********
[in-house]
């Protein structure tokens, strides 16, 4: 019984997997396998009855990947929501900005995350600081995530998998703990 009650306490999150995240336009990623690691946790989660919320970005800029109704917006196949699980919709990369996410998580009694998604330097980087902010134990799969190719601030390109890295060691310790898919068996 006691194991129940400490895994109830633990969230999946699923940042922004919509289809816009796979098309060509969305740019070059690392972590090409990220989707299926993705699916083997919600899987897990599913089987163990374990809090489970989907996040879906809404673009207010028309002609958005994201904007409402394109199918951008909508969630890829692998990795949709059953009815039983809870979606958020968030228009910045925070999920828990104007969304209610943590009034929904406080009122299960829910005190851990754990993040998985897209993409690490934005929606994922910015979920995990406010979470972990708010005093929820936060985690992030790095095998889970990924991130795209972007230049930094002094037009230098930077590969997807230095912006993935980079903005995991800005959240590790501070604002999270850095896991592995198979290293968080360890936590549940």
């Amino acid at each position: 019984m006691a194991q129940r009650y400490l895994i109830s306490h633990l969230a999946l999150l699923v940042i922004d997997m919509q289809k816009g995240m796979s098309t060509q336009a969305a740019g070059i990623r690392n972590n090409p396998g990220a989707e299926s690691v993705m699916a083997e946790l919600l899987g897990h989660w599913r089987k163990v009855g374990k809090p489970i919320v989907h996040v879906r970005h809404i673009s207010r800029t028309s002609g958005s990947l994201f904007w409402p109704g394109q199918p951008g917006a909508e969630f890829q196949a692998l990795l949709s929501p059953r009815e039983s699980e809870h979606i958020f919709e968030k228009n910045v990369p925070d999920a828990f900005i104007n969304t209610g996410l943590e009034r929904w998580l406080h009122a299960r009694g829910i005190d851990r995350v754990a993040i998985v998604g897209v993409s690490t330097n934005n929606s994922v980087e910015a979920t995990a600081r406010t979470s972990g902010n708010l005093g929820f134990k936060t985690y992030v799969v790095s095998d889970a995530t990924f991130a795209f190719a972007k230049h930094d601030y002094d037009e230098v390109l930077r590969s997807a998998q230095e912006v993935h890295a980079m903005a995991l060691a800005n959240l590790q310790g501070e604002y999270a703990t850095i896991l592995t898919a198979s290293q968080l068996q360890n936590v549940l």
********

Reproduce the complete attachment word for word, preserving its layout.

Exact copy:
[in-house]
């Protein structure tokens, strides 16, 4: 019984997997396998009855990947929501900005995350600081995530998998703990 009650306490999150995240336009990623690691946790989660919320970005800029109704917006196949699980919709990369996410998580009694998604330097980087902010134990799969190719601030390109890295060691310790898919068996 006691194991129940400490895994109830633990969230999946699923940042922004919509289809816009796979098309060509969305740019070059690392972590090409990220989707299926993705699916083997919600899987897990599913089987163990374990809090489970989907996040879906809404673009207010028309002609958005994201904007409402394109199918951008909508969630890829692998990795949709059953009815039983809870979606958020968030228009910045925070999920828990104007969304209610943590009034929904406080009122299960829910005190851990754990993040998985897209993409690490934005929606994922910015979920995990406010979470972990708010005093929820936060985690992030790095095998889970990924991130795209972007230049930094002094037009230098930077590969997807230095912006993935980079903005995991800005959240590790501070604002999270850095896991592995198979290293968080360890936590549940």
């Amino acid at each position: 019984m006691a194991q129940r009650y400490l895994i109830s306490h633990l969230a999946l999150l699923v940042i922004d997997m919509q289809k816009g995240m796979s098309t060509q336009a969305a740019g070059i990623r690392n972590n090409p396998g990220a989707e299926s690691v993705m699916a083997e946790l919600l899987g897990h989660w599913r089987k163990v009855g374990k809090p489970i919320v989907h996040v879906r970005h809404i673009s207010r800029t028309s002609g958005s990947l994201f904007w409402p109704g394109q199918p951008g917006a909508e969630f890829q196949a692998l990795l949709s929501p059953r009815e039983s699980e809870h979606i958020f919709e968030k228009n910045v990369p925070d999920a828990f900005i104007n969304t209610g996410l943590e009034r929904w998580l406080h009122a299960r009694g829910i005190d851990r995350v754990a993040i998985v998604g897209v993409s690490t330097n934005n929606s994922v980087e910015a979920t995990a600081r406010t979470s972990g902010n708010l005093g929820f134990k936060t985690y992030v799969v790095s095998d889970a995530t990924f991130a795209f190719a972007k230049h930094d601030y002094d037009e230098v390109l930077r590969s997807a998998q230095e912006v993935h890295a980079m903005a995991l060691a800005n959240l590790q310790g501070e604002y999270a703990t850095i896991l592995t898919a198979s290293q968080l068996q360890n936590v549940l």